How Do Migrating Birds Solve the Volunteer’s Dilemma?

A considerable part of the world wide bird population performs yearly long-distance migrations. One conspicuous feature of several larger bird species is their flight in V-shaped or echelon formation, which has been suggested to reduce energy costs. As not all birds in a formation can profit from the aerodynamic upwash to the same extent, a social dilemma arises around the problem which bird has to fly in the least advantageous leading position. Several game theoretic models can be formulated that will help to predict which individuals are more likely to lead a formation, how often leadership should change and which waiting time for the departure can be expected. In order to test these predictions, we will monitor the flight behaviour of three flocks of juvenile bald ibis (Geronticus eremita) during their human guided autumn migration. All birds will be equipped with data loggers with high-precision GPS antenna, accelerometers and EMG sensors that allow us to evaluate the position of the birds within the formation and their energy requirements. Based on these estimates and indicators for the physical condition of the birds, we will specify the models and test them with the recorded data from the three migrations.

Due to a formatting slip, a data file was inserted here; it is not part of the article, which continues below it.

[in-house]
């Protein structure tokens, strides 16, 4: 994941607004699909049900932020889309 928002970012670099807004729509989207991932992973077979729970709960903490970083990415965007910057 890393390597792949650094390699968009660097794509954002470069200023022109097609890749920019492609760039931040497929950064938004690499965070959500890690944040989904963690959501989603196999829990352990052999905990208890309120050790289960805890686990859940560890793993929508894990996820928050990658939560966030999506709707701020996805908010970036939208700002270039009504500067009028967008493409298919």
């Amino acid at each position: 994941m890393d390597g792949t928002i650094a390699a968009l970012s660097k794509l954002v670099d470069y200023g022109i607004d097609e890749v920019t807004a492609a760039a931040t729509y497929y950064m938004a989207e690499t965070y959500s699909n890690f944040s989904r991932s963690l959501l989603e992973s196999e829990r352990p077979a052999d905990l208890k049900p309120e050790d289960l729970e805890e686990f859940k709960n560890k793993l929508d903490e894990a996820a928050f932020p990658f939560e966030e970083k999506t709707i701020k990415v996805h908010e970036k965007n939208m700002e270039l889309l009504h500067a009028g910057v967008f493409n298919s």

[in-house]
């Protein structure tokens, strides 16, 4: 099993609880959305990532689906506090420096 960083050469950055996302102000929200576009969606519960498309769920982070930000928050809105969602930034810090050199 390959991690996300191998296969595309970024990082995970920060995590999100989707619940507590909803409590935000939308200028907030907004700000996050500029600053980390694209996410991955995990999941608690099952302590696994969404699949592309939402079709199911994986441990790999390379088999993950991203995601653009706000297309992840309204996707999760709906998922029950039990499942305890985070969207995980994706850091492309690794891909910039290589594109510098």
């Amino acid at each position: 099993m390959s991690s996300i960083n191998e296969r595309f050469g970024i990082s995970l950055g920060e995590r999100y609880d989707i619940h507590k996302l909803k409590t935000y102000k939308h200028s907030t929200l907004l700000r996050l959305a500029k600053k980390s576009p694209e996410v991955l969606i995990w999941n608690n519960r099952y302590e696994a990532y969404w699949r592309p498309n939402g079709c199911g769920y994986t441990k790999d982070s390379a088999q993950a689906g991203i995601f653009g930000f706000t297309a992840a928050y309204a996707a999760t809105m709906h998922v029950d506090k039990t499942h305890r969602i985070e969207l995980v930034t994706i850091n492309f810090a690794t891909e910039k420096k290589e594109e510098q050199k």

It has been suggested that many cooperation problems in biology have the form of a volunteer's dilemma. Formation flight in birds is an outstanding example and a highly suitable model system for two reasons. First, the benefits from cooperating are substantial as juvenile birds that fall back and get lost in unsuitable habitat during their first migration are likely to experience severe fitness consequences. Second, thanks to improvements in sensor technology it is now possible to accurately measure energy expenditure and this, in turn, allows us to quantify the investment of the cooperating individuals during formation flight.

Principal Investigators
Voelkl, Bernhard Dr. (Details) (Evolution of Organismic Systems)

Duration of Project
Start date: 04/2012
End date: 03/2015

Last updated on 2020-25-11 at 15:55